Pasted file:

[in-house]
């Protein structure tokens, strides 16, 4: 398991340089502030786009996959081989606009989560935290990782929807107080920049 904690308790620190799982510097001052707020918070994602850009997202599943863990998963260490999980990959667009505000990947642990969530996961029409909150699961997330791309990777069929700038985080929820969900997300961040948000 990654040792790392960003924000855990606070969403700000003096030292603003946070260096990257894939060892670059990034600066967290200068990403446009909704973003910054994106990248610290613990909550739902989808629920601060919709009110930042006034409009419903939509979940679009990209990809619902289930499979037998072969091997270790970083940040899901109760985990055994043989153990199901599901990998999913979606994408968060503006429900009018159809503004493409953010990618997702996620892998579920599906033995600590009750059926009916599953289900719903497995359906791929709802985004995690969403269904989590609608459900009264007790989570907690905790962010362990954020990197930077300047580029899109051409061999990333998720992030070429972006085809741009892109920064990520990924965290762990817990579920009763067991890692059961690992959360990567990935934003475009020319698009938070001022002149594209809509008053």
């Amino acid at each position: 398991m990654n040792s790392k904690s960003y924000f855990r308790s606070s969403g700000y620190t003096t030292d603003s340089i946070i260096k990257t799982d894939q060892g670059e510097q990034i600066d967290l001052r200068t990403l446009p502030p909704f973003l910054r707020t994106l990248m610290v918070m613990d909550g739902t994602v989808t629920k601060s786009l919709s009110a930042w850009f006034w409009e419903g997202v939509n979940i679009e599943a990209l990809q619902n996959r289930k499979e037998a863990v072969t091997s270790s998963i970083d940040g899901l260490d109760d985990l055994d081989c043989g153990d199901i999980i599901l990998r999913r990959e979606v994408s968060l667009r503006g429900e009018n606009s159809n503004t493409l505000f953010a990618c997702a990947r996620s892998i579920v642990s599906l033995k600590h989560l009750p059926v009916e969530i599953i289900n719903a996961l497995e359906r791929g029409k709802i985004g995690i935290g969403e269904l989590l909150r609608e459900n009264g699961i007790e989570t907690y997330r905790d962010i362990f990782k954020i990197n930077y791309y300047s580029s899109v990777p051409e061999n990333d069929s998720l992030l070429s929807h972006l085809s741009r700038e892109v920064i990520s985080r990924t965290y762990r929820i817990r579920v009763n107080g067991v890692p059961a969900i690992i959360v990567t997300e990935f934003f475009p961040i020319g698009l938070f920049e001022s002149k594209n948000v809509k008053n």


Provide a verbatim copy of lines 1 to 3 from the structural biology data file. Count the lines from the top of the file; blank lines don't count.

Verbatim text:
[in-house]
């Protein structure tokens, strides 16, 4: 398991340089502030786009996959081989606009989560935290990782929807107080920049 904690308790620190799982510097001052707020918070994602850009997202599943863990998963260490999980990959667009505000990947642990969530996961029409909150699961997330791309990777069929700038985080929820969900997300961040948000 990654040792790392960003924000855990606070969403700000003096030292603003946070260096990257894939060892670059990034600066967290200068990403446009909704973003910054994106990248610290613990909550739902989808629920601060919709009110930042006034409009419903939509979940679009990209990809619902289930499979037998072969091997270790970083940040899901109760985990055994043989153990199901599901990998999913979606994408968060503006429900009018159809503004493409953010990618997702996620892998579920599906033995600590009750059926009916599953289900719903497995359906791929709802985004995690969403269904989590609608459900009264007790989570907690905790962010362990954020990197930077300047580029899109051409061999990333998720992030070429972006085809741009892109920064990520990924965290762990817990579920009763067991890692059961690992959360990567990935934003475009020319698009938070001022002149594209809509008053």
């Amino acid at each position: 398991m990654n040792s790392k904690s960003y924000f855990r308790s606070s969403g700000y620190t003096t030292d603003s340089i946070i260096k990257t799982d894939q060892g670059e510097q990034i600066d967290l001052r200068t990403l446009p502030p909704f973003l910054r707020t994106l990248m610290v918070m613990d909550g739902t994602v989808t629920k601060s786009l919709s009110a930042w850009f006034w409009e419903g997202v939509n979940i679009e599943a990209l990809q619902n996959r289930k499979e037998a863990v072969t091997s270790s998963i970083d940040g899901l260490d109760d985990l055994d081989c043989g153990d199901i999980i599901l990998r999913r990959e979606v994408s968060l667009r503006g429900e009018n606009s159809n503004t493409l505000f953010a990618c997702a990947r996620s892998i579920v642990s599906l033995k600590h989560l009750p059926v009916e969530i599953i289900n719903a996961l497995e359906r791929g029409k709802i985004g995690i935290g969403e269904l989590l909150r609608e459900n009264g699961i007790e989570t907690y997330r905790d962010i362990f990782k954020i990197n930077y791309y300047s580029s899109v990777p051409e061999n990333d069929s998720l992030l070429s929807h972006l085809s741009r700038e892109v920064i990520s985080r990924t965290y762990r929820i817990r579920v009763n107080g067991v890692p059961a969900i690992i959360v990567t997300e990935f934003f475009p961040i020319g698009l938070f920049e001022s002149k594209n948000v809509k008053n």